In 2014 Canada's Arthritis Society voiced approval for Canada’s first medical marijuana clinical trial has been registered with Health Canada, a milestone that could be the first step toward legitimacy in the eyes of the medical community.
The trial will measure the effects of marijuana on patients with osteoarthritis of the knee versus other patients who receive a placebo.
For years, the Canadian medical establishment and Health Canada have not accepted marijuana as a legitimate form of medication, despite reports from patients who say it’s an effective alternative to opiates for pain relief, and research from other countries that backs up that finding.
But a Supreme Court ruling in 2000 gave Canadian patients access to medical marijuana, putting Health Canada in the awkward position of distributing a substance it officially does not condone.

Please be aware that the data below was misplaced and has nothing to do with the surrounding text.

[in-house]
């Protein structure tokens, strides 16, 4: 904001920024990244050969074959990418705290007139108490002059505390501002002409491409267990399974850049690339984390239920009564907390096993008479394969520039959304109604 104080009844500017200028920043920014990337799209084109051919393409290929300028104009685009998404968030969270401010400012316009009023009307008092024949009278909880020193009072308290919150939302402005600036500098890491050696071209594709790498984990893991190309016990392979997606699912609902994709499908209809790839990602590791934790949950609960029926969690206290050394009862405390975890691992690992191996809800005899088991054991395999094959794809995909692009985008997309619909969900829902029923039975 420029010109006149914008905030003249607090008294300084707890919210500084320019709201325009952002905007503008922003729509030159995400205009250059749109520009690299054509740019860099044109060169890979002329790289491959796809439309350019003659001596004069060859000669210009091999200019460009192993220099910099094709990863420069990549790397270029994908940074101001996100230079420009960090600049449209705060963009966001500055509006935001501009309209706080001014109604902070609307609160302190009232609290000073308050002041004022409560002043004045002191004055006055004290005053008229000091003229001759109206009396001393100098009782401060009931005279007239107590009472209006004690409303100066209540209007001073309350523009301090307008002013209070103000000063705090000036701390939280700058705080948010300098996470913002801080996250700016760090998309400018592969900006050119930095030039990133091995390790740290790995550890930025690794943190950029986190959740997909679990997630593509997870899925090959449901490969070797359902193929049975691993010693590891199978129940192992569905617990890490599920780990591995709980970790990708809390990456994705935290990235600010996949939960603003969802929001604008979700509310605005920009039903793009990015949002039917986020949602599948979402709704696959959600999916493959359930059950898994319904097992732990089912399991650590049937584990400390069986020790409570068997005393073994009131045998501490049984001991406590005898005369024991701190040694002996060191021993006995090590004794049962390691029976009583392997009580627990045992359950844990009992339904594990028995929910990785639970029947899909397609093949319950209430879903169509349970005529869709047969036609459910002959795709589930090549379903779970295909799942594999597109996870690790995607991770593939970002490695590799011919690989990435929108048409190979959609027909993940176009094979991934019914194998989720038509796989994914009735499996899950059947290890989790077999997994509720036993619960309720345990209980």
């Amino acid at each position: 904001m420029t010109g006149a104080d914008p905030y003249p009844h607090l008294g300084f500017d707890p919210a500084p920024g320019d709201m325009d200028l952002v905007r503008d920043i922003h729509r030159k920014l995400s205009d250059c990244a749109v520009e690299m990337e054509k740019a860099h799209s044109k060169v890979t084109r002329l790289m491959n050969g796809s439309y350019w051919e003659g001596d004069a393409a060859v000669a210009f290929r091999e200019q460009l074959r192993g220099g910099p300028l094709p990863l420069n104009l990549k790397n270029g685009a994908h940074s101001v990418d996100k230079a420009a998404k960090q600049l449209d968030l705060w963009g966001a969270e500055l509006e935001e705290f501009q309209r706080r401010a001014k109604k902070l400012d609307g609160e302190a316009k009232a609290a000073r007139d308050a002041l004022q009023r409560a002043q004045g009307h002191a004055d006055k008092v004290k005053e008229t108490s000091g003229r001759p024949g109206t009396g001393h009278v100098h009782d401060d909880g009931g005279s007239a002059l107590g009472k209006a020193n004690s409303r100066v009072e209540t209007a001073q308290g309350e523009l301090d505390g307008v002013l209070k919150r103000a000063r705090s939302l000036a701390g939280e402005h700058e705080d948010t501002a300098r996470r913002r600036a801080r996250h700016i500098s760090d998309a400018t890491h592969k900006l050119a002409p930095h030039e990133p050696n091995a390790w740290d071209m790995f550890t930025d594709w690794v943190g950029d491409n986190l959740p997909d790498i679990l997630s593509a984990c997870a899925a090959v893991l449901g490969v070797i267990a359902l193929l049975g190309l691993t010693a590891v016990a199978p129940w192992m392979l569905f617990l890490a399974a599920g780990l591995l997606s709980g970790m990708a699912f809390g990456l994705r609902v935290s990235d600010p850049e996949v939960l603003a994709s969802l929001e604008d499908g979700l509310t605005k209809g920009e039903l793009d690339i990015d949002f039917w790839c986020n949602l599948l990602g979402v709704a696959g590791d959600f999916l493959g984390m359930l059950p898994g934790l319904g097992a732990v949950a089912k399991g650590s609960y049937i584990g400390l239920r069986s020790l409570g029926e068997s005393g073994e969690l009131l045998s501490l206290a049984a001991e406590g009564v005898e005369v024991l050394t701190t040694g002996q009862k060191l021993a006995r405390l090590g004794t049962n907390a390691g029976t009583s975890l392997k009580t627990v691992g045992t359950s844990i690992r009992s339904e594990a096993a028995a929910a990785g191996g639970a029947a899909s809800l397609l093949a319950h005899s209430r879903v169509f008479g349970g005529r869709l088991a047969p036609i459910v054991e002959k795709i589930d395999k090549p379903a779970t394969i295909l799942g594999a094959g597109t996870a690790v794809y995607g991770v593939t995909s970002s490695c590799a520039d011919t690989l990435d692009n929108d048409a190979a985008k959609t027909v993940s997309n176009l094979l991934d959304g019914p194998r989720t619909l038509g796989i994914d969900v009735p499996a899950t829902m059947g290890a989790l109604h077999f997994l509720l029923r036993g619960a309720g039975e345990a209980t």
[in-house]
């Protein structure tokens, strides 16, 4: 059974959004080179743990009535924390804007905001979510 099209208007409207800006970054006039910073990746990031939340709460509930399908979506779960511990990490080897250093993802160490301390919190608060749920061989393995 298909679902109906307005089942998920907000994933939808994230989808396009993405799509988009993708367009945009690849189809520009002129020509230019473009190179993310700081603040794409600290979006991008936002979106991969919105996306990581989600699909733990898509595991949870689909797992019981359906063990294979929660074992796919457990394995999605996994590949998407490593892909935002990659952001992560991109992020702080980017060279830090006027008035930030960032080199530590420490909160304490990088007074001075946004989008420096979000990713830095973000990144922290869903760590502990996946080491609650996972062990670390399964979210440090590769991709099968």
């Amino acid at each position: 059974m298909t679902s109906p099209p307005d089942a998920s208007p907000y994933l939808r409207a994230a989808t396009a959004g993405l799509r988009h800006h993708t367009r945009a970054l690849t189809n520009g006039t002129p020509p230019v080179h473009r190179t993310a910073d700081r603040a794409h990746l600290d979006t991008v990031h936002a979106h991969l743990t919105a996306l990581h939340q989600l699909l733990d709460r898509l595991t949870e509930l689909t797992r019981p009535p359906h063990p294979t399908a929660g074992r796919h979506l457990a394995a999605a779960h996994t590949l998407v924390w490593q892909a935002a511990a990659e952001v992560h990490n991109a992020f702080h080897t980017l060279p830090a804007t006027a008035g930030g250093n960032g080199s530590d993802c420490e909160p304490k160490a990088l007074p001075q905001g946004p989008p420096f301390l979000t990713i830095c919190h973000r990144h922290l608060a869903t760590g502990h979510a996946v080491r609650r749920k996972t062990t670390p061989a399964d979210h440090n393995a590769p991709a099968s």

In April, Health Canada transferred to doctors much of the responsibility for deciding which patients can access medical marijuana, a move that did not sit well with the Canadian Medical Association.
The lack of clinical trials on the efficacy and side effects of marijuana has been a major sticking point for many doctors. They’re used to prescribing pharmaceuticals whose dosages have been determined by clinicalupcoming Health Canada-approved trial will focus on vaporized cannabis, helping to ease doctors’ objections over the use of dried marijuana, which they say encourages smoking.
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